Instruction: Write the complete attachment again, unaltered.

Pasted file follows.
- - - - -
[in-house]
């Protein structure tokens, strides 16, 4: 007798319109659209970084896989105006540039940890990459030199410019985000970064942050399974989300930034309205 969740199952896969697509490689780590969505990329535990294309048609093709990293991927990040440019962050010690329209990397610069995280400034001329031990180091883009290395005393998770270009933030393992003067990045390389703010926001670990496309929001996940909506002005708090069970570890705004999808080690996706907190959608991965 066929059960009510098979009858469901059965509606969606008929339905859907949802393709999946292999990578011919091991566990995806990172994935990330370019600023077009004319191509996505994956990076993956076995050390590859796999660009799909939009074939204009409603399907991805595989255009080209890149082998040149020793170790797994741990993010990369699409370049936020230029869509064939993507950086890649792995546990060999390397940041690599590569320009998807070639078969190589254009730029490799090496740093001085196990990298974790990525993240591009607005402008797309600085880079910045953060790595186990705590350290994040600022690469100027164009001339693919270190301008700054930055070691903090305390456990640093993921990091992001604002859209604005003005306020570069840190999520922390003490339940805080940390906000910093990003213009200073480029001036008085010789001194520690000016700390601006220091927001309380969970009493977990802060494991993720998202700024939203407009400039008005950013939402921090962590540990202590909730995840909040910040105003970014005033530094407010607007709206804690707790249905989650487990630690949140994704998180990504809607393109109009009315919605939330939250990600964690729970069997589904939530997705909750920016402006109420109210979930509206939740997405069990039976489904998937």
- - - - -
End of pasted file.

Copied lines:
[in-house]
């Protein structure tokens, strides 16, 4: 007798319109659209970084896989105006540039940890990459030199410019985000970064942050399974989300930034309205 969740199952896969697509490689780590969505990329535990294309048609093709990293991927990040440019962050010690329209990397610069995280400034001329031990180091883009290395005393998770270009933030393992003067990045390389703010926001670990496309929001996940909506002005708090069970570890705004999808080690996706907190959608991965 066929059960009510098979009858469901059965509606969606008929339905859907949802393709999946292999990578011919091991566990995806990172994935990330370019600023077009004319191509996505994956990076993956076995050390590859796999660009799909939009074939204009409603399907991805595989255009080209890149082998040149020793170790797994741990993010990369699409370049936020230029869509064939993507950086890649792995546990060999390397940041690599590569320009998807070639078969190589254009730029490799090496740093001085196990990298974790990525993240591009607005402008797309600085880079910045953060790595186990705590350290994040600022690469100027164009001339693919270190301008700054930055070691903090305390456990640093993921990091992001604002859209604005003005306020570069840190999520922390003490339940805080940390906000910093990003213009200073480029001036008085010789001194520690000016700390601006220091927001309380969970009493977990802060494991993720998202700024939203407009400039008005950013939402921090962590540990202590909730995840909040910040105003970014005033530094407010607007709206804690707790249905989650487990630690949140994704998180990504809607393109109009009315919605939330939250990600964690729970069997589904939530997705909750920016402006109420109210979930509206939740997405069990039976489904998937």